Zwei Stehende Monument (Two Women Standing) at Ravensbrück KZ. Photo: open source
This tribute, written by Olha Froliak-Eliashevska in April 1989, is dedicated to Dariya “Oda” Hnatkivska-Lebed, prominent political activist, survivor of Ravensbrück concentration camp, and wife of Ukrainian political leader Mykola Lebed.
Dariya Hnatkivska-Lebed, or “Oda” as she was affectionately known to her friends, was born in the village of Smodna, Kosiv Raion, Ivano-Frankivsk Oblast. She completed her early schooling in Kolomyya and in 1932, graduated from the Gymnasium Ridna Shkola in Lviv. She was a member of Plast Scouting Organization and joined the Organization of Ukrainian Nationalists (OUN) in 1930. She worked as a liaison officer for the OUN Regional Executive Office, and was a member of the OUN Combat Intelligence Group led by Mariya Kos in 1933-1934.
Dariya Hnatkivska and her husband Mykola Lebed were instructed to gather intelligence data on the daily routines and habits of General Bronislaw Pieracki, the Polish Minister of Internal Affairs, who was known for his repressive measures against Ukrainians. On June 15, 1934, Pieracki was assassinated. Dariya Hnatkivska and Mykola Lebed, along with twelve other conspirators were arrested and sentenced for plotting the assassination. Dariya was sentenced to 15 years in prison; Mykola received life imprisonment. They married in the Warsaw prison where they were held. With the invasion of Poland by the German Army in September 1939, Mykola managed to escape from prison and Dariya was released.
In January 1944, the Gestapo arrested and transported Dariya, her baby daughter Zoryana and her elderly mother Oleksandra Hnatkivska to Ravensbrück concentration camp. As a high-ranking member of the Ukrainian resistance movement and wife of Mykola Lebed, Dariya and her infant daughter were placed in solitary confinement, in a punishment block known as the “Bunker”, reserved exclusively for so-called Ehrenhäftlinge (prominent political prisoners).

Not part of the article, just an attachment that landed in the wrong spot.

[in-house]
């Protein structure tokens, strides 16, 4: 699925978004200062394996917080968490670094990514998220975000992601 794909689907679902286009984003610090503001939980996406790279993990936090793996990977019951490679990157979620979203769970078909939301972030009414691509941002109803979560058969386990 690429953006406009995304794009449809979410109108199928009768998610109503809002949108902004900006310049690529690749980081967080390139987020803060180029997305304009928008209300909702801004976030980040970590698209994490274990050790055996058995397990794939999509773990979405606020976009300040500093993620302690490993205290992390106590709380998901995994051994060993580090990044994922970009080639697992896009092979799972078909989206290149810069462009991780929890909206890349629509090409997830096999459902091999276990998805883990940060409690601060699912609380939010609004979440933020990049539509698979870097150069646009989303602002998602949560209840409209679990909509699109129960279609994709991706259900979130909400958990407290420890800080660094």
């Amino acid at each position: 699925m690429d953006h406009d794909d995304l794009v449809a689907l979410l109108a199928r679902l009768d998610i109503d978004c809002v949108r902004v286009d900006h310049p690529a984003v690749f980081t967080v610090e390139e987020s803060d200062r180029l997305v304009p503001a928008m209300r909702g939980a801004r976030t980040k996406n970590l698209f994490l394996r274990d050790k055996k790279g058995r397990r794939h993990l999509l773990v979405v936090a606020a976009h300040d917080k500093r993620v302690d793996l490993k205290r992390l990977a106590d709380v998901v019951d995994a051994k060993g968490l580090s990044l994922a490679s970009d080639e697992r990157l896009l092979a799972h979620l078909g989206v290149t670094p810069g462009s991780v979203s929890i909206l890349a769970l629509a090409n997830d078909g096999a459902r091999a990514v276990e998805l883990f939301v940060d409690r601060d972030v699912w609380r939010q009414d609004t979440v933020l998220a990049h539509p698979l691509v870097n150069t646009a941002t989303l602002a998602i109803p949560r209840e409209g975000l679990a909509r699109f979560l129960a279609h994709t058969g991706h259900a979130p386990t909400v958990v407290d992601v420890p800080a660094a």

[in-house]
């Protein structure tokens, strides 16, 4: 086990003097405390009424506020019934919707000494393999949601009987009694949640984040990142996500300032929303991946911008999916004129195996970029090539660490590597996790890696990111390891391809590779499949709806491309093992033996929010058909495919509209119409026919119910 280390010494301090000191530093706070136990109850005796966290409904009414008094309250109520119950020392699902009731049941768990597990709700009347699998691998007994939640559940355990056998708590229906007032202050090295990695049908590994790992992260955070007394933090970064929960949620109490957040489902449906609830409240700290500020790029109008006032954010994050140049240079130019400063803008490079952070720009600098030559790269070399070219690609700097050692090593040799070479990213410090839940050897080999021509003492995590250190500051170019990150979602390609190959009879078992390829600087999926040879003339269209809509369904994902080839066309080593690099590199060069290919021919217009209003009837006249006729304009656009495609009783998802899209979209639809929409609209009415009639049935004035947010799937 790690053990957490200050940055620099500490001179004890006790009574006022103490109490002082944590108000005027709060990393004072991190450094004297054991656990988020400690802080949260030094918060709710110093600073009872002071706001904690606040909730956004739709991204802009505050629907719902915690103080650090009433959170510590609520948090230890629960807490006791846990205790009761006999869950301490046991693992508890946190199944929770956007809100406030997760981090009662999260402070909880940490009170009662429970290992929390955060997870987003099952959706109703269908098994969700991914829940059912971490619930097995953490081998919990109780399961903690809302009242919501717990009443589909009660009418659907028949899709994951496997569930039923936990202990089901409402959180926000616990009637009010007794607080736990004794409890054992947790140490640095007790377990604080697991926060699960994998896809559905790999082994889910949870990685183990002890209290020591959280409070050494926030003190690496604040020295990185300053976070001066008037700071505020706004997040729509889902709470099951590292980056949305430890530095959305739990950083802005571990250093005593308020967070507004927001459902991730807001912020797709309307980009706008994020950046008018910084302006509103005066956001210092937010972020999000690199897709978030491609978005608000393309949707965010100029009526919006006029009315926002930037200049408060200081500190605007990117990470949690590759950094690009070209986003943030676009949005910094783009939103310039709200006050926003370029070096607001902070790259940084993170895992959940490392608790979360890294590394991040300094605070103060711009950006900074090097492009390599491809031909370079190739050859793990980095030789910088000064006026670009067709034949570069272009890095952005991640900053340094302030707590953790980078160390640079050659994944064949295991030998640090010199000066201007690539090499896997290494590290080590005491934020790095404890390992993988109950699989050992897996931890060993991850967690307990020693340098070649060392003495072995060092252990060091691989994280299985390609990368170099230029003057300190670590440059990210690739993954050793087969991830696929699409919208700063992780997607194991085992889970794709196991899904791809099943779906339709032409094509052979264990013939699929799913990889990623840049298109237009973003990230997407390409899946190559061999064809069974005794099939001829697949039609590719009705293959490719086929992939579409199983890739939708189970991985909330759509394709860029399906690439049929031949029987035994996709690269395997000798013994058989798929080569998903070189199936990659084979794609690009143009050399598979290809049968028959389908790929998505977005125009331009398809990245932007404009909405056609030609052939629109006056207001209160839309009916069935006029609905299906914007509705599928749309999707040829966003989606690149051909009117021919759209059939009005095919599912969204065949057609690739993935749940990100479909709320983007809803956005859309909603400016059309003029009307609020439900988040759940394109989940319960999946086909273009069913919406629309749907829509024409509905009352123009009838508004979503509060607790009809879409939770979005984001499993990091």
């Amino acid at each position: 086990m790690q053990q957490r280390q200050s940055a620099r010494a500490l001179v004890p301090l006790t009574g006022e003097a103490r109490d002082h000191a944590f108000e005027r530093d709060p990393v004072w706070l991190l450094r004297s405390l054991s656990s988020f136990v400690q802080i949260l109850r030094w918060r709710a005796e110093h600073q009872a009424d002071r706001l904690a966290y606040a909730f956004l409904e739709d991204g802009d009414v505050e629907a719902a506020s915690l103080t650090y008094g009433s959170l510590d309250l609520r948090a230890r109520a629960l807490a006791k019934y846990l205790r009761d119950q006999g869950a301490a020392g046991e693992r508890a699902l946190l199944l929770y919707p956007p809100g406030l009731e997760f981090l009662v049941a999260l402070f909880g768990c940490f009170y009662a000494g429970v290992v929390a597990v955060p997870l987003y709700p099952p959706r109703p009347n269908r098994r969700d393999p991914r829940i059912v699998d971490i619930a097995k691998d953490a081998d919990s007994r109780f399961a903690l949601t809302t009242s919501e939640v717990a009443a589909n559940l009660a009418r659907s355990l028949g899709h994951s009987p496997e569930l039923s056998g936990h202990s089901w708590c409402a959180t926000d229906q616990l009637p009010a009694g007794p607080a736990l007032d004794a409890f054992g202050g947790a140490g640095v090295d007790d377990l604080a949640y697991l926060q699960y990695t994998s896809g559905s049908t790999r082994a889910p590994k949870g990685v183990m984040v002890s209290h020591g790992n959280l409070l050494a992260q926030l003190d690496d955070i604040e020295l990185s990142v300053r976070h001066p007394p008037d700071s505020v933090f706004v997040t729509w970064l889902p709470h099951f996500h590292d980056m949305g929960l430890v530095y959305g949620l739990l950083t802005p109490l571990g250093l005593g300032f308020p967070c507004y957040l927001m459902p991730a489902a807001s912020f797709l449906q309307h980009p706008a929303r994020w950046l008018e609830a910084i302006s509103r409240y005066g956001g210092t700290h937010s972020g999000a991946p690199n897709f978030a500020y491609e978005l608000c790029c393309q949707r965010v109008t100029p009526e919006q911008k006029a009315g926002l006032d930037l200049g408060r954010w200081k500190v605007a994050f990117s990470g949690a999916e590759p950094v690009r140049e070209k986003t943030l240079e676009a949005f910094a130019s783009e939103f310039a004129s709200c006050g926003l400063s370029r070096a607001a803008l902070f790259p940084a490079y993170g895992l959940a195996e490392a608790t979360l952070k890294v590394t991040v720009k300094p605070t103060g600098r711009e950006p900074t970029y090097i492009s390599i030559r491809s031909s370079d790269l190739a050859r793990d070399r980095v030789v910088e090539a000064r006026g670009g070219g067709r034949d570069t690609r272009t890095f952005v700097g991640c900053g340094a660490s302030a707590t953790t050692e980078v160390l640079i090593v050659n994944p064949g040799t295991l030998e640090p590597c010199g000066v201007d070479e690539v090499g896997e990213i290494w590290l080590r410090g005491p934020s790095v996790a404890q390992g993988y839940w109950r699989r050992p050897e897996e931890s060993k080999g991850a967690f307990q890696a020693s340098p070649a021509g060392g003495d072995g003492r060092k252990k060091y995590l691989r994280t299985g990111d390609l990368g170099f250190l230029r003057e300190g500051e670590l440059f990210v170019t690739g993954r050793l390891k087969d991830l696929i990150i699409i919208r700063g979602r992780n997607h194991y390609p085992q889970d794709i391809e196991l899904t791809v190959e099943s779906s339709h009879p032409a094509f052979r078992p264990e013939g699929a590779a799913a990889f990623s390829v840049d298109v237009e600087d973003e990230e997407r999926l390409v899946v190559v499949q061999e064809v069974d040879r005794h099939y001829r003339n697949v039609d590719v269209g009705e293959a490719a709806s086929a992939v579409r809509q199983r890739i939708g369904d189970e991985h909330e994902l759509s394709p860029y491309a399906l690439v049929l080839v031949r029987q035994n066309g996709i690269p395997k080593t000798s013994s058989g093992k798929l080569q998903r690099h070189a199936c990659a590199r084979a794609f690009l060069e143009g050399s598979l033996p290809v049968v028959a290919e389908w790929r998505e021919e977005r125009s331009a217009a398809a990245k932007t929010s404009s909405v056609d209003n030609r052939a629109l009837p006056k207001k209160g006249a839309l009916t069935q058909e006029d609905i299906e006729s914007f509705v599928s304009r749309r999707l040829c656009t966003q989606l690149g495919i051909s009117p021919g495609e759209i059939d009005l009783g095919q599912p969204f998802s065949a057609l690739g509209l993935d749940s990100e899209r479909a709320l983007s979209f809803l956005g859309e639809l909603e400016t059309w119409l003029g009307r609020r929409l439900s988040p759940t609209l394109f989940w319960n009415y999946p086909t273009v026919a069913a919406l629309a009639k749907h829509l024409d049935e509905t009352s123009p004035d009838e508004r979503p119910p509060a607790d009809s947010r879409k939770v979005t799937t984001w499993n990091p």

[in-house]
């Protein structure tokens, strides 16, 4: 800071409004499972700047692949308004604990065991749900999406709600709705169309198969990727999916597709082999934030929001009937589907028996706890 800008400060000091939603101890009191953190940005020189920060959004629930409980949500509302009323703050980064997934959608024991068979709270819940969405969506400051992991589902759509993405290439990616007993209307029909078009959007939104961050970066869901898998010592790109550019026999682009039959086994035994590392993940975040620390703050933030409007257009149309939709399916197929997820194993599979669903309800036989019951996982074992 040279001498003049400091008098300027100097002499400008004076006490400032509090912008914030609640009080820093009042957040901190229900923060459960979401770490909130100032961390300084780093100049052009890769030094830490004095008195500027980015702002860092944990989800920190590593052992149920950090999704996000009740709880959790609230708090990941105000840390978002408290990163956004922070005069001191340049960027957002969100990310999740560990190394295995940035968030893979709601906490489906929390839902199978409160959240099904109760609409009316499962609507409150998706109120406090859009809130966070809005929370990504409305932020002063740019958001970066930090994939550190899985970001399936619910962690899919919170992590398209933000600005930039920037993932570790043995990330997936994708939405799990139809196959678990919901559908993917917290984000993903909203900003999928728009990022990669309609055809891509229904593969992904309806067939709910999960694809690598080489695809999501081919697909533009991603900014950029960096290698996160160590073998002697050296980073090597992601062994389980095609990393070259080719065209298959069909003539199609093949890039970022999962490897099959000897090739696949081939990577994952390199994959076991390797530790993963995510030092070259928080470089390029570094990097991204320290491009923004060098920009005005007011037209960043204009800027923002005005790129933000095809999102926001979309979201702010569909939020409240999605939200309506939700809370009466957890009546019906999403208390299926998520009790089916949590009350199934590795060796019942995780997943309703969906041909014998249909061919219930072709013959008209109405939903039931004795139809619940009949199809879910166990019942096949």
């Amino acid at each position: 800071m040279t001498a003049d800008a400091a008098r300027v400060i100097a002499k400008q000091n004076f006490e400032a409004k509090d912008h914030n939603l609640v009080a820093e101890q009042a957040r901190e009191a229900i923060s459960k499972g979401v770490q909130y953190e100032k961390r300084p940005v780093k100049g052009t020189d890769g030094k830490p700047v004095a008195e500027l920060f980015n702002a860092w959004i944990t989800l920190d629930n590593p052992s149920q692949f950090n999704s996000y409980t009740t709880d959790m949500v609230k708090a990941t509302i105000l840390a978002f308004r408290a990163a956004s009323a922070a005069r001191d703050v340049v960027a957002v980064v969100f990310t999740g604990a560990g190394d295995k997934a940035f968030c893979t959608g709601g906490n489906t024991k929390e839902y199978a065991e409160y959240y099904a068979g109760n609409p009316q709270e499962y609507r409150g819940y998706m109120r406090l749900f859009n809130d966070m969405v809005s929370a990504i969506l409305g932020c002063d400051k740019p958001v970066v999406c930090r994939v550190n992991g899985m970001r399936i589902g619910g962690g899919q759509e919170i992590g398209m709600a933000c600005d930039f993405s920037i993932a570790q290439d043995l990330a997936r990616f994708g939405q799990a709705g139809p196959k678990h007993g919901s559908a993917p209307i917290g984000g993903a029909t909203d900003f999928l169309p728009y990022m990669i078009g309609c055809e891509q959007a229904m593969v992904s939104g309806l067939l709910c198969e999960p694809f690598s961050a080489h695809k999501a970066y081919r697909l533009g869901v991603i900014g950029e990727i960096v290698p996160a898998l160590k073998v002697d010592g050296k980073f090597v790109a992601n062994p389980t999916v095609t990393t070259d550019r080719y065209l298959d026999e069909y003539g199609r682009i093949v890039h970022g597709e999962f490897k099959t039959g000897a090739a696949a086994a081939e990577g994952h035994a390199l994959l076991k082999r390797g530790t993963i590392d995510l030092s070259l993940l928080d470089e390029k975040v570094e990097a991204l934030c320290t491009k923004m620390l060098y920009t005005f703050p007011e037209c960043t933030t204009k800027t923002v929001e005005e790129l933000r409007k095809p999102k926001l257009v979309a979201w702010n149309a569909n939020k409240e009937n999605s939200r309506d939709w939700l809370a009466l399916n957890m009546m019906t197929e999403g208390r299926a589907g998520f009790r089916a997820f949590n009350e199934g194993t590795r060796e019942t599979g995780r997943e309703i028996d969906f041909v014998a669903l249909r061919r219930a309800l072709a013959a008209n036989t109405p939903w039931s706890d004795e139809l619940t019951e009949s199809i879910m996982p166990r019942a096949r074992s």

After the war, Dariya and her family lived in Germany.
They emigrated to the United States in 1950. Dariya Hnatkivska-Lebed passed away on February 24, 1989 and is buried at South Bound Brook Cemetery, New Jersey.
“Shadows billow over me”
Dariya’s elderly mother, Oleksandra Hnatkivska, stood in the row of prisoners during roll call. She lifted her eyes to the sky, a sufferer pleading to the Almighty:
“Remove this heavy stone from my forehead, because it is breaking me.”
She clenched her fists tightly in despair. A sharp pain, like hot burning coals, pierced her heart. Bitter tears welled up in her throat, but refused to escape her eyes. She prayed … and it appeared that, in the thick morning mist, she saw her daughter Oda and her infant granddaughter Zoya. She stretched out her emaciated arms to touch them, to glance into their eyes… but they moved away, as though distancing themselves, on their way to meet their destiny.
Oleksandra shuddered in horror … raised her grey-streaked head, looked again into the distance, still seeing their ghostly figures behind the dim cover of day…
Dariya, clutching her infant daughter Zoya in her arms, passed by quickly, hidden somewhere in the middle of the column of prisoners. The gates of the dark stone building – the “Bunker” – slammed shut.
Hot tears streamed down Oleksandra’s face; she buried her face in her hands, her body cringed and shuddered.
A thin beam of sunlight broke through the morning sky, bathing the “Bunker” in a strange golden light.
“Achtung! Aufrecht stehen!” (Attention! Stand up straight!)… shrill whistles, sharp commands and loud barking… and the daily camp grind began again.
Ravensbrück concentration camp for women